It’s the end of January and my winter veggies are finally looking *really* good. Not quite time to harvest them all, but now I’m excited with the anticipation. Please pardon the formatting issues below, WordPress is not being my friend today.
My sugar snap peas are finally producing like crazy. This variety was supposed to be bushy, but still needed supports. They also took a lot longer than the listed 62 days, as I planted them in September. The insects are already after them, so I’m about to harvest what’s already grown.
The earthbox has been great for my broccoli and cauliflower. I grew both regular broccoli and a cheddar cauliflower from seed. I found some Romanesco broccoli seedlings at my local nursery and decided I had to have just one. It satisfies my gardening habit *and* my geeky love of fractals. Currently, it’s about the same yellow color as the cheddar cauliflower, which will turn more orange because has a ton of beta carotene in it! Yay for Vitamin A.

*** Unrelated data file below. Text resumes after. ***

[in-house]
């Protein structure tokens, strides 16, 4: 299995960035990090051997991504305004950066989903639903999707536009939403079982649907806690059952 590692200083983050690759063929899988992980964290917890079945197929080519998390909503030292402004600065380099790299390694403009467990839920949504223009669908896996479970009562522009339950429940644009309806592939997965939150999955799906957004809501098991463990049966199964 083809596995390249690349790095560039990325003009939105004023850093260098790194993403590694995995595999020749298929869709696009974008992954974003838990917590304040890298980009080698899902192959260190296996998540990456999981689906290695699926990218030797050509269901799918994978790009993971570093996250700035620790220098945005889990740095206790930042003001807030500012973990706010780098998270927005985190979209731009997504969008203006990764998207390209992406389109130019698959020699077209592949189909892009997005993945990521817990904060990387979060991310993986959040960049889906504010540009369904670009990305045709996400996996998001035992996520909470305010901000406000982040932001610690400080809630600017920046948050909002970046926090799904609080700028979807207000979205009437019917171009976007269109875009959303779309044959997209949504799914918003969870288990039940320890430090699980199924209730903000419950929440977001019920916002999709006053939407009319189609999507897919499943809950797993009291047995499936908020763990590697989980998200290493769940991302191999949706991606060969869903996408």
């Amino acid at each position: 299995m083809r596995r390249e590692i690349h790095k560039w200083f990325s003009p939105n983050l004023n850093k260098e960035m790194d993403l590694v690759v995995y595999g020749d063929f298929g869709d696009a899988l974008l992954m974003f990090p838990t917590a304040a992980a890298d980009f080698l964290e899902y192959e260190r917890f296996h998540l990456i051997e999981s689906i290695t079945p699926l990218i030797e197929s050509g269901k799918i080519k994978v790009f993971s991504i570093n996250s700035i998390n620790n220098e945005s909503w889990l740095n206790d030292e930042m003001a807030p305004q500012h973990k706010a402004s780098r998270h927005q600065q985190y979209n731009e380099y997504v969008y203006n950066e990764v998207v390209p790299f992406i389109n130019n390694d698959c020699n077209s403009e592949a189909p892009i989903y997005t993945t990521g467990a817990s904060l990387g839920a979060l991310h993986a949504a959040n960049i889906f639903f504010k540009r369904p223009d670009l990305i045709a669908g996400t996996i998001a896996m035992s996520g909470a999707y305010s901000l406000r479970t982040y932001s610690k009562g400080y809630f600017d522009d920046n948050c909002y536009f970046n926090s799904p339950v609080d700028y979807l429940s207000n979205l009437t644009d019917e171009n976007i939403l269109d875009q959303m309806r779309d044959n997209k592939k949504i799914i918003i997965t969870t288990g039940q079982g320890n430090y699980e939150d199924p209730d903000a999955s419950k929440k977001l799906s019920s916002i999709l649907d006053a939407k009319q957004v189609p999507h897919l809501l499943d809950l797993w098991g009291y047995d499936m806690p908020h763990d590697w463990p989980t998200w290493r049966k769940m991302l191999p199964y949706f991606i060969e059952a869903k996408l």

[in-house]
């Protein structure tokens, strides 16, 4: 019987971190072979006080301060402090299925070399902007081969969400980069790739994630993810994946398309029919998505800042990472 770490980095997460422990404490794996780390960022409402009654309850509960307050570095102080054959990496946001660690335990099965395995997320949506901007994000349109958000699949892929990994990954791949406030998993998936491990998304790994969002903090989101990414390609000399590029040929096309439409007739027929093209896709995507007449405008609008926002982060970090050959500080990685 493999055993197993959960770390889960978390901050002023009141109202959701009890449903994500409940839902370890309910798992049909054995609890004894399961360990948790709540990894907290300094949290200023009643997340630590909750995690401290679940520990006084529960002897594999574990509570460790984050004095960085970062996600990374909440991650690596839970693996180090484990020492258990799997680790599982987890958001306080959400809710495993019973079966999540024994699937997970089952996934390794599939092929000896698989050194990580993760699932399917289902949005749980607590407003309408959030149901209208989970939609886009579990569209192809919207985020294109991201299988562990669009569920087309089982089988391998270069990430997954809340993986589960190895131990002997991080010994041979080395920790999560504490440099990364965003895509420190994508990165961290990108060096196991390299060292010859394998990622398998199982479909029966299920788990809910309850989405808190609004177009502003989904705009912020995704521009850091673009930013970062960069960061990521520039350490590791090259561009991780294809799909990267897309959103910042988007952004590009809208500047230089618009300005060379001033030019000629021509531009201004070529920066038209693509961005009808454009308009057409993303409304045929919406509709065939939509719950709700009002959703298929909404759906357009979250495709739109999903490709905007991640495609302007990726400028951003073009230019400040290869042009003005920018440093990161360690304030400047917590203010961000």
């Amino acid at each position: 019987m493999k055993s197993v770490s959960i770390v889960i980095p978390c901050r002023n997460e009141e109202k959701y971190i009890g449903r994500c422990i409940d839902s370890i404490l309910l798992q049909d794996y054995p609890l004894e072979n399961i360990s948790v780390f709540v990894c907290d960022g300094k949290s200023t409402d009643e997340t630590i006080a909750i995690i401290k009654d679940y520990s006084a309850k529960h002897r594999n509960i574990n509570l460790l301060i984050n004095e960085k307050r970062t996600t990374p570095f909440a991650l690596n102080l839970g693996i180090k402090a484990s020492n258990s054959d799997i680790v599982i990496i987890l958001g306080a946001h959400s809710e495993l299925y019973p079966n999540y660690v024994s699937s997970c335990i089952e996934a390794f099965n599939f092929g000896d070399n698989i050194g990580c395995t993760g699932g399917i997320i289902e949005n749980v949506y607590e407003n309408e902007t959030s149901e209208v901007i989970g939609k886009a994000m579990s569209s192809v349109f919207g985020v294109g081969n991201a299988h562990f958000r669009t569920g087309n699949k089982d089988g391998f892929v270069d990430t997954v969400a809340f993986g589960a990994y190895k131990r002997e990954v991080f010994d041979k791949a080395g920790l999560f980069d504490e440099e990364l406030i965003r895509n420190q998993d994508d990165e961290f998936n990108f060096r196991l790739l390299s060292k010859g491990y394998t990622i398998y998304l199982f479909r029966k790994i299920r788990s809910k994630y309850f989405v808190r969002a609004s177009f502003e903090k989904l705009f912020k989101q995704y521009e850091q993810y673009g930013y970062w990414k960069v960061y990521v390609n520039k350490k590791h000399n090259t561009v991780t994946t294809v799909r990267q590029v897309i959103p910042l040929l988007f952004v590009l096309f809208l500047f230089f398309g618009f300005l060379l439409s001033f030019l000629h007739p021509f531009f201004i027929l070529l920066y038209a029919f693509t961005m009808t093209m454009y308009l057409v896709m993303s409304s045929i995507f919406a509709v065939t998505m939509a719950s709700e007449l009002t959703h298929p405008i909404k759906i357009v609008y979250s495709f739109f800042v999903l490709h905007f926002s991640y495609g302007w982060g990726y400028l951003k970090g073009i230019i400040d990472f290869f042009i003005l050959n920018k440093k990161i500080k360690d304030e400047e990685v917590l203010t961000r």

Not quite a winter plant, but since NorCal has mild winter, my everbearing strawberries are producing a nice crop already. I can’t say enough good things about the “growin’ bags” i use, as it keeps them off the ground and away from pests, and is also a great space by going vertical. I was hip before vertical gardening was trendy You can buy the bags seperately as 4 hole or 10 hole, or with strawberries from Park Seed.
And since even a mild winter still brings the blahs, I added a few “annuals” to brighten up my windowbox. (Technically perennials but typical treated as annuals.) The celosia were done for, but I thought the salvia still had a little life left in them. So I added orange calendulas and red and yellow English primrose, both of which are prime bloom season right now. What you see in the middle is silver falls dichondra, supposedly an annual, but is still going strong from last year. This is one of my favorite cascading plants and it looks great in such a variety of containers. I wouldn’t call this my best windowbox, but I was making due with what’s in season for a pop of color. I often feel stumped with what to do with my garden when it’s between winter and spring.